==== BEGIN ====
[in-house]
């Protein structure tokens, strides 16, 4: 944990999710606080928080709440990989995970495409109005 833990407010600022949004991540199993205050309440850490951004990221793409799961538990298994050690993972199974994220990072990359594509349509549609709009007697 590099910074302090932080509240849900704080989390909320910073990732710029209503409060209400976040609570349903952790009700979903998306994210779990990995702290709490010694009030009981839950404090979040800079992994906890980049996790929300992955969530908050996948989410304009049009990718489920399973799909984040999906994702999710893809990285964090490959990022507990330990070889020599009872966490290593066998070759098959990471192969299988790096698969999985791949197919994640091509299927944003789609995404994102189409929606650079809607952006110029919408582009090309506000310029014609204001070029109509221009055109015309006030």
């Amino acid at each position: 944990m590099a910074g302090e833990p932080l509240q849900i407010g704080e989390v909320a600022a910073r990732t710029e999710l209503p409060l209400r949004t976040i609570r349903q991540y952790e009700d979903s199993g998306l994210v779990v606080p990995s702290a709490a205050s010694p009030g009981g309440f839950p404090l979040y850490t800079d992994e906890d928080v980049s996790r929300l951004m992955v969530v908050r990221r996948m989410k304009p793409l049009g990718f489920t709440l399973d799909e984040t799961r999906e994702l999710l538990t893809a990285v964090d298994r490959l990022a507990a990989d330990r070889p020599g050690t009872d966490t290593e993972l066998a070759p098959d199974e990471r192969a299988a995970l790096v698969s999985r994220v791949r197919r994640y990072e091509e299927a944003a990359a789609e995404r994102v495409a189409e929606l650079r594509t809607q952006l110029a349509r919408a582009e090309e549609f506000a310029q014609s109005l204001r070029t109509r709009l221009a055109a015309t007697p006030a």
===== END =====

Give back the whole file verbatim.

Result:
[in-house]
């Protein structure tokens, strides 16, 4: 944990999710606080928080709440990989995970495409109005 833990407010600022949004991540199993205050309440850490951004990221793409799961538990298994050690993972199974994220990072990359594509349509549609709009007697 590099910074302090932080509240849900704080989390909320910073990732710029209503409060209400976040609570349903952790009700979903998306994210779990990995702290709490010694009030009981839950404090979040800079992994906890980049996790929300992955969530908050996948989410304009049009990718489920399973799909984040999906994702999710893809990285964090490959990022507990330990070889020599009872966490290593066998070759098959990471192969299988790096698969999985791949197919994640091509299927944003789609995404994102189409929606650079809607952006110029919408582009090309506000310029014609204001070029109509221009055109015309006030």
């Amino acid at each position: 944990m590099a910074g302090e833990p932080l509240q849900i407010g704080e989390v909320a600022a910073r990732t710029e999710l209503p409060l209400r949004t976040i609570r349903q991540y952790e009700d979903s199993g998306l994210v779990v606080p990995s702290a709490a205050s010694p009030g009981g309440f839950p404090l979040y850490t800079d992994e906890d928080v980049s996790r929300l951004m992955v969530v908050r990221r996948m989410k304009p793409l049009g990718f489920t709440l399973d799909e984040t799961r999906e994702l999710l538990t893809a990285v964090d298994r490959l990022a507990a990989d330990r070889p020599g050690t009872d966490t290593e993972l066998a070759p098959d199974e990471r192969a299988a995970l790096v698969s999985r994220v791949r197919r994640y990072e091509e299927a944003a990359a789609e995404r994102v495409a189409e929606l650079r594509t809607q952006l110029a349509r919408a582009e090309e549609f506000a310029q014609s109005l204001r070029t109509r709009l221009a055109a015309t007697p006030a």